Culinary grads featured in fundraising calendar

March 10, 2011

Lobster saladStudents from Red River College’s Culinary Arts program are helping to raise money for disaster relief efforts in Japan.

Natasha Dyck and Jesse Friesen — recent Culinary Arts grads working at Tre Visi and Lobby On York, respectively — are both featured in the inaugural edition of the Canadian Culinary Federation’s Made in Canada: A Collection of Recipes from Canada’s Junior Chefs, an 18-month calendar highlighting the accomplishments of junior chefs from coast-to-coast.

Proceeds from the sale of the calendar were originally to go towards the 2011 Bidvest World Cooks Tour Against Hunger in South Africa, as well as the Junior Chefs Initiative in Canada. But Culinary Arts instructor Tim Appleton says his students have decided to instead donate $10 from every $20 calendar sold to World Chefs Without Borders, a humanitarian aid initiative by the World Association of Chefs Societies (WACS).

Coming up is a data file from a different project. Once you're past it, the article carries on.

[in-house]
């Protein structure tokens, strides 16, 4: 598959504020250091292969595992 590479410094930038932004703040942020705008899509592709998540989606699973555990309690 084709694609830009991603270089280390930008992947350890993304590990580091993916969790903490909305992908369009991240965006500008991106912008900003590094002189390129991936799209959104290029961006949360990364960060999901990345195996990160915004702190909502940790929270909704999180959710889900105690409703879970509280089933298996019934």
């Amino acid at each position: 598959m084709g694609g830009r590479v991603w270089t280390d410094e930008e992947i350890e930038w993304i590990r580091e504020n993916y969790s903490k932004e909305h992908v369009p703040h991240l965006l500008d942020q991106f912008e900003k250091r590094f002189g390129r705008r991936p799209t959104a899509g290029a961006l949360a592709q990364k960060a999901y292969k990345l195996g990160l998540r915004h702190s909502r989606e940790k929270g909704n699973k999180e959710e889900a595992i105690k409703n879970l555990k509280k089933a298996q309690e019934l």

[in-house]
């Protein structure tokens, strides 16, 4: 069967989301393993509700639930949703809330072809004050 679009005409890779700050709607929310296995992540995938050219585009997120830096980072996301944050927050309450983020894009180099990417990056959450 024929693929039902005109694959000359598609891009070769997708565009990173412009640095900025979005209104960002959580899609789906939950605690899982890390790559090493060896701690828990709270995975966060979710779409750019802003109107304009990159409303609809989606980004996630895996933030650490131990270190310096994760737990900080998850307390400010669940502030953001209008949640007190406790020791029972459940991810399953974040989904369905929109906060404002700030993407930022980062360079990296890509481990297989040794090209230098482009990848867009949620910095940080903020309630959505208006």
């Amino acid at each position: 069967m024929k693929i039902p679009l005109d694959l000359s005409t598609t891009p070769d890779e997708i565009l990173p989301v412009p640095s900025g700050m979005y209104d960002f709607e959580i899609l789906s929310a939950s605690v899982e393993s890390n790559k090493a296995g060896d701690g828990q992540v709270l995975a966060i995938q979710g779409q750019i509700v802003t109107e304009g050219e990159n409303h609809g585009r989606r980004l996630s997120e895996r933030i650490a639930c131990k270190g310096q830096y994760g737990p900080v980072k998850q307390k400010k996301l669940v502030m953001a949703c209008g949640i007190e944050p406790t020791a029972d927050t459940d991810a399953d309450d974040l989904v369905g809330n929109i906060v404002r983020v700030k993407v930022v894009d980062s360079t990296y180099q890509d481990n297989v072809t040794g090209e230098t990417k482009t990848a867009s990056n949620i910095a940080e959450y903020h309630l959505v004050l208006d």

To order a calendar, contact Tim Appleton at tappleton@rrc.mb.ca.

Going Places 2011: Sean Barnes

January 1, 2011

Sean Barnes, District Manager
PCL Constructors Canada Inc.
1991, Construction Engineering Technology

Red River College alum Sean Barnes doesn’t need to look far for examples of his career-related legacy.

Having served in a range of engineering and project management capacities for construction firm PCL Constructors Canada Inc. over the last 25 years, Barnes can proudly point out evidence of his handiwork in all corners of the province.

“Being in the industry for as long as I have, I now point out projects around Winnipeg to my children and say, ‘When Daddy was younger, he worked on that project,’” says Barnes, who graduated from RRC’s Constructing Engineering Technology program back in 1991.